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A crazy ill-defined proposed law in Germany that would limit search engines like Google -- and maybe social networks -- and maybe even bloggers -- from linking to news content without express permission took another step forward yesterday.
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Search Engine Land's profile photoSarah Chantigian's profile photoGuido Pelzer's profile photoDunja Vasic's profile photo
16 comments
 
Why don't they all stop linking and then listen to the news sites scream bloody murder when their viewership goes down because people that would never have visited their sites are no longer being exposed to stories on those sites.
 
That is crazy! If they don't want the content indexed it's very easy to just block the search engines from accessing to the content. And what about linking to them? I guess these people have a lot of power and influence on things they don't understand.
 
So they want news publishers to get even less traffic?
 
There's no way to easily do this. It's easier just to shut down connections from Germany, and then Germany will go back to the dark ages of the Internet.

Good plan, government.
 
They want the traffic, but they want it for free ... as in internet everything should be for free.... ;)
 
+Kyle Jensen - Yup, (Internet - Germany) would be the net result.
Pun intended.
 
Peope are discussing the same kind of stupid law in France. I kind of want that to pass though just to see them start crying the week after and begging Google (and others) to index them again!
 
Unbelievable. There are still quite a lot of privacy policies I see on websites where they say you cannot link to our news within permission. People to step out of the 1980s.
 
ha, I couldn't care less. teh news ist just copied from american sites and then translated. big whoopie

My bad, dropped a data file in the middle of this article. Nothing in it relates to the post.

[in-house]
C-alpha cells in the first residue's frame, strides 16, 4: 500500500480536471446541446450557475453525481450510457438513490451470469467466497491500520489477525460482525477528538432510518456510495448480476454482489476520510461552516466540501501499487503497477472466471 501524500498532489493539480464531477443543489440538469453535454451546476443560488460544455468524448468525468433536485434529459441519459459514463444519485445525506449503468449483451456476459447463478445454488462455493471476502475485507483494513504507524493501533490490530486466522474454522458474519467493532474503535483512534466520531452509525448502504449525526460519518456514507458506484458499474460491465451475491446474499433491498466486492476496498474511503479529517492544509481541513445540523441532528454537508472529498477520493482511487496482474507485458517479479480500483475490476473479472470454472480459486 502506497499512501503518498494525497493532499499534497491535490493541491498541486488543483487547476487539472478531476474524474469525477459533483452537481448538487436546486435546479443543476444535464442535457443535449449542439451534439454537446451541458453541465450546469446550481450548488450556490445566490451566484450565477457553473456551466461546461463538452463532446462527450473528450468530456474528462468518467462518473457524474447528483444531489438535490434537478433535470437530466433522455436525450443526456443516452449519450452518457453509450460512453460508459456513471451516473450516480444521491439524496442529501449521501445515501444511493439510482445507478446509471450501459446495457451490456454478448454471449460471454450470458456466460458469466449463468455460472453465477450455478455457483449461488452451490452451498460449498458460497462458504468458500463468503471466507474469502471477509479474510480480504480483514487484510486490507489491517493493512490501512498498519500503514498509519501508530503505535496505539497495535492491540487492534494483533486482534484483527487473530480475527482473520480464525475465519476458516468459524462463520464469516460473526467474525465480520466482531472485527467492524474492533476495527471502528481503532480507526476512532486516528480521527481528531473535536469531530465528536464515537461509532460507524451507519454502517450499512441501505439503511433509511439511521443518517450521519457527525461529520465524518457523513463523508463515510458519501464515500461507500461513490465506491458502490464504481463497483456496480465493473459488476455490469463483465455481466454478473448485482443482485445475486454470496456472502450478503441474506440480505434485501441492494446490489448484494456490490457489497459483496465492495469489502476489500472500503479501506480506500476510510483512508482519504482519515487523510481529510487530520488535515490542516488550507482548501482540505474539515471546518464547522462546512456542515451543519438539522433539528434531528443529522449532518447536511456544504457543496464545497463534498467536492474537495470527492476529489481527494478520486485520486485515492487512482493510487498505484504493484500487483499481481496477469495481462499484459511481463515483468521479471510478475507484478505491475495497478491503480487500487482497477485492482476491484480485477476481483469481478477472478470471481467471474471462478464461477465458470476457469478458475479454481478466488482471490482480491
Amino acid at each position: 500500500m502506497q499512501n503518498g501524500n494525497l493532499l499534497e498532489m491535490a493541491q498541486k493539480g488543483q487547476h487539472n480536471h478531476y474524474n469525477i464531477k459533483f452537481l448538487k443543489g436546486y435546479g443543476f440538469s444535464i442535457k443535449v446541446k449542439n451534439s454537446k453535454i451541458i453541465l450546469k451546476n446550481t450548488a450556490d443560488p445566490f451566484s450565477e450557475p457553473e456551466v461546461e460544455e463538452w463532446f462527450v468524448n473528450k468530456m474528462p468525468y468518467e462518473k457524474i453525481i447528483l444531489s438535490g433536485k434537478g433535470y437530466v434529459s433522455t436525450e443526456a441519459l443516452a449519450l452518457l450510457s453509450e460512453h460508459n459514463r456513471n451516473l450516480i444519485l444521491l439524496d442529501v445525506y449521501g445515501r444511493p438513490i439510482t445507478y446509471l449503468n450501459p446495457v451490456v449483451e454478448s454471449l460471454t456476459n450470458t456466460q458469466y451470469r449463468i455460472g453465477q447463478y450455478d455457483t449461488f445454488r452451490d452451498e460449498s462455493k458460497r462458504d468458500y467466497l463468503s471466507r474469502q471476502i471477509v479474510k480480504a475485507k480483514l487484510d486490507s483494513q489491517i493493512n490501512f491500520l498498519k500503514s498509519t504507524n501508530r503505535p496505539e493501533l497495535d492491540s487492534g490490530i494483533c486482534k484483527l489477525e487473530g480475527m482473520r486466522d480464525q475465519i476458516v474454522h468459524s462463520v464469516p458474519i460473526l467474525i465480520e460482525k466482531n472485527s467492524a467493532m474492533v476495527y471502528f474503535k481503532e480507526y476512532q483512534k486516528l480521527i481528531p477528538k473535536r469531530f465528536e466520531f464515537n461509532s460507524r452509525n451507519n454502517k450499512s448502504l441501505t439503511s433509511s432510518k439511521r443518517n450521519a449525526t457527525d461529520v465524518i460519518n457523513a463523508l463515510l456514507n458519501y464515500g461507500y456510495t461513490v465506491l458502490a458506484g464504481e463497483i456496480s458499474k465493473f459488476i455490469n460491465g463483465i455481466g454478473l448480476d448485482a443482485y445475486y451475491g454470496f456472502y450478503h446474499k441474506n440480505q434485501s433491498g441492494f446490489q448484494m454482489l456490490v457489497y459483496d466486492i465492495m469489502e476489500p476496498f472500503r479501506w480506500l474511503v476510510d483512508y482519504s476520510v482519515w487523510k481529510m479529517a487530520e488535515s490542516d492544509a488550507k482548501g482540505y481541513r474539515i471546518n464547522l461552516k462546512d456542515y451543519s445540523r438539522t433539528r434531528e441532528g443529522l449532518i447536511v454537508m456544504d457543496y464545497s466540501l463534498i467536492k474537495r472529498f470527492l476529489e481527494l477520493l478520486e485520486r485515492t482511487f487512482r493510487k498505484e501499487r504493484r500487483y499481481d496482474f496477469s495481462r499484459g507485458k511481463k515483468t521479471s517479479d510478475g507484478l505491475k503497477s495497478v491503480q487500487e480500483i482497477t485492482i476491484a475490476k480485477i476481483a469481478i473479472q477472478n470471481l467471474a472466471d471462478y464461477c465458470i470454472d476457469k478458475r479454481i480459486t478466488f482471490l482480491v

+Line Bell sure... and the russian news are just translated copies from the german news... and the chinese do just translate those russian news... O_o and you know what? The Australians re-translate these chinese news into australian english...
 
The practical effect of such a law would be to boost traffic for the big-name publishers (who'd know how to opt in) at the expense of smaller bloggers and publishers (who might not understand how to opt in or might not have an easy way of doing so unless Google and other search engines built "opt in" into their Webmaster tools).

It seems to me that this law would give Google--the leading search engine--a perfect justification for PFI (pay for inclusion). Google could impose a sliding scale of service fees for German publishers who wanted to be included in its Google News results, starting at zero for very small publishers, bloggers, etc. and rising to, say, 100,000 euros a month for megapublishers like Springer. Google could justify this by saying that it would help to level the playing field while protecting free access to a wide variety of news sites and blogs by the German public. 
 
+Durant Imboden It would give them that excuse and those advantages. And it's notable that despite this, they're fighting the law.
 
Maybe they shouldn't have caved when the Belgian newspaper publishers demanded payoffs.In December, Jeff John Roberts wrote a piece for PaidContent.org titled "Did Google pay Belgian newspapers a $6M copyright fee? Sure looks like it." In it, he said:"The danger...is that the rest of Europe will soon be beating a path to Google’s door demanding similar payouts." (Soon? They already are.)
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